The introductory Prayers and Hymns are the same as at Prime. The Antiphon is taken from Lauds (the second) according to the season.
Title. —A Song of Degrees [This Psalm begins what are called the "Gradual Psalms" or "Songs of Degrees." One ancient Jewish view is that they were intended to be liturgically used in processions to the Temple, one upon each of the fifteen steps leading up to the great portal. But the most ancient Christian tradition, without being inconsistent with this one, is more probable, viz., that they are originally pilgrim songs for going up to Jerusalem. These Psalms were said daily before Matins in the reforms begun by St. Benedict of Aniane. At present they are said, in choirs, on Wednesdays in Lent, and are divided into three sets, each with its own Versicles and Collect: the first for the dead, the second for sinners, the third for all Christian folk. The recitation of the fifteen "Gradual Psalms" was a favourite private devotion of our catholic forefathers.].
Tomasi : That Christ may bestow on us a dart wherewith to confound unrighteous tongues. The voice of Christ in the Passion. The voice of Christ to the Father touching the Jews. The Songs of Degrees are the progresses of souls, whereby, ascending from the desire of a holy life to better things, they are perfectly delivered in heaven from trouble and perils of this present life.
Venerable Bede : " Songs of Degrees " are songs of Ascensions, whence the more significant Greek name is Songs of goings up, because they lead only towards heavenly things ; as though one had fallen into a pit and a ladder were set that he might be able to ascend. So when the people of Israel were come to the pit of captivity, and in their trouble called upon the Lord, they were heard and brought back to their country. After this example, whosoever falls into the pit of sin has degrees of humility whereby he may return above. Throughout the Psalm the Prophet speaks.
(1) When I was in trouble I called upon the Lord: and He heard me.
Says St. John Chrysostom : Seest thou the gain of affliction, seest thou the readiness of mercy ? The gain of affliction, in that it brings men to pour forth holy prayers ; the readiness of mercy, granted at once when they call. Therefore Christ declares those blessed who mourn [Matt. v. 4.]. If, then, thou wouldest ascend these steps, cut away whatever is luxurious and relaxed in thy life, gird thyself with diligent conduct, and withdraw from earthly things. This is the first going-up. Even one step upwards is leaving earth ; and lowly as the place is, it is not the less the first elevation. Note the admirable order of the words. First comes trouble, then a cry, lastly a hearing ; to make us know that the prayers of the faithful reach the Lord in an appointed order. The trouble against which the saints call on God is not such as the world fears, but the snares of sin in all its forms, lest they should subdue our weak natures and drag us down to the depths of evil. And all true prayer for deliverance must unite in itself the three marks of this one ; necessity, when I was in trouble; devotion, I called; direction in the right way, upon the Lord. Thus St. Hilary and Cardinal Hugo.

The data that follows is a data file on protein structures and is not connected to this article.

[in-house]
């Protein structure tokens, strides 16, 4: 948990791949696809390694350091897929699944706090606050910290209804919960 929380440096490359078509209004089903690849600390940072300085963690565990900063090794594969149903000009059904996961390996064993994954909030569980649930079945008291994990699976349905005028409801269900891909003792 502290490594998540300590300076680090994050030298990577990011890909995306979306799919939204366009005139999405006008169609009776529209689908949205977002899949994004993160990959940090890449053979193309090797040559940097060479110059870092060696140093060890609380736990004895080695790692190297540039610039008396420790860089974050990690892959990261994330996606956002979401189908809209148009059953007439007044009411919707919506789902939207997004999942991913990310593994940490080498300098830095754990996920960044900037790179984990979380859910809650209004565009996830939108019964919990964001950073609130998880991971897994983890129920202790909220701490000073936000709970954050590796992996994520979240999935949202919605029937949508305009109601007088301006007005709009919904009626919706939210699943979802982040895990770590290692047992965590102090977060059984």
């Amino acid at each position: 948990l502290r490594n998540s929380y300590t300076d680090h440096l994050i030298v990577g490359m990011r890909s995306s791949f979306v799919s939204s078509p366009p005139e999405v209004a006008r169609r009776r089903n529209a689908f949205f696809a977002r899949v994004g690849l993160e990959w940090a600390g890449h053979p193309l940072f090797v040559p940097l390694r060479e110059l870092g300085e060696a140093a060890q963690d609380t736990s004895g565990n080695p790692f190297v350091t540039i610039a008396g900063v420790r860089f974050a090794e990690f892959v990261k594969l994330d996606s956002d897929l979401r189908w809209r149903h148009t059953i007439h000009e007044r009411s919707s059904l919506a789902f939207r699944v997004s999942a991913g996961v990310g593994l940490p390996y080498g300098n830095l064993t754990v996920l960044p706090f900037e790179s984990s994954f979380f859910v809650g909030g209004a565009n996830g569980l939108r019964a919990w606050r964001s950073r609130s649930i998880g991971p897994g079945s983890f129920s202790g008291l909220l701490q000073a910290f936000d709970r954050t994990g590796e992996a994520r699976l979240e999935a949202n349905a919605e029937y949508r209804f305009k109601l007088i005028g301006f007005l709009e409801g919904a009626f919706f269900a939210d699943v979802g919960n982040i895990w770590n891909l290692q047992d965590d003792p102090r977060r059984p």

(2) Deliver my soul, 0 Lord, from unrighteous lips: and from a deceitful tongue.
St. Basil says, the moment a man begins to go up, that is, to think of advancing in spiritual things and of despising the world that he may cling to God alone, he begins to suffer from the tongues of adversaries, and, what is more grievous, from those who try to turn him away from salvation. He who does not suffer opposition may know that he is not even trying to advance.
Unrighteous lips. Such as are shameless, open in daring and execution. A deceitful tongue is treacherous and mischievous, by reason of dissembling, because it aims at overthrowing religion under the name of religion, and bends down to death with the hope of life. . . .' . We find them both in the history of our first parents. Unrighteous lips said, Eat. Then the deceitful tongue added, Ye shall be as gods, ye shall not surely die [Gen. iii. 4, 5.]. The Carmelite adds, it is not only from the wicked lips and tongues of others that the disciple of Christ needs to be delivered, but from his own ; from all boastfulness, spiritual pride and glorying in his own merits.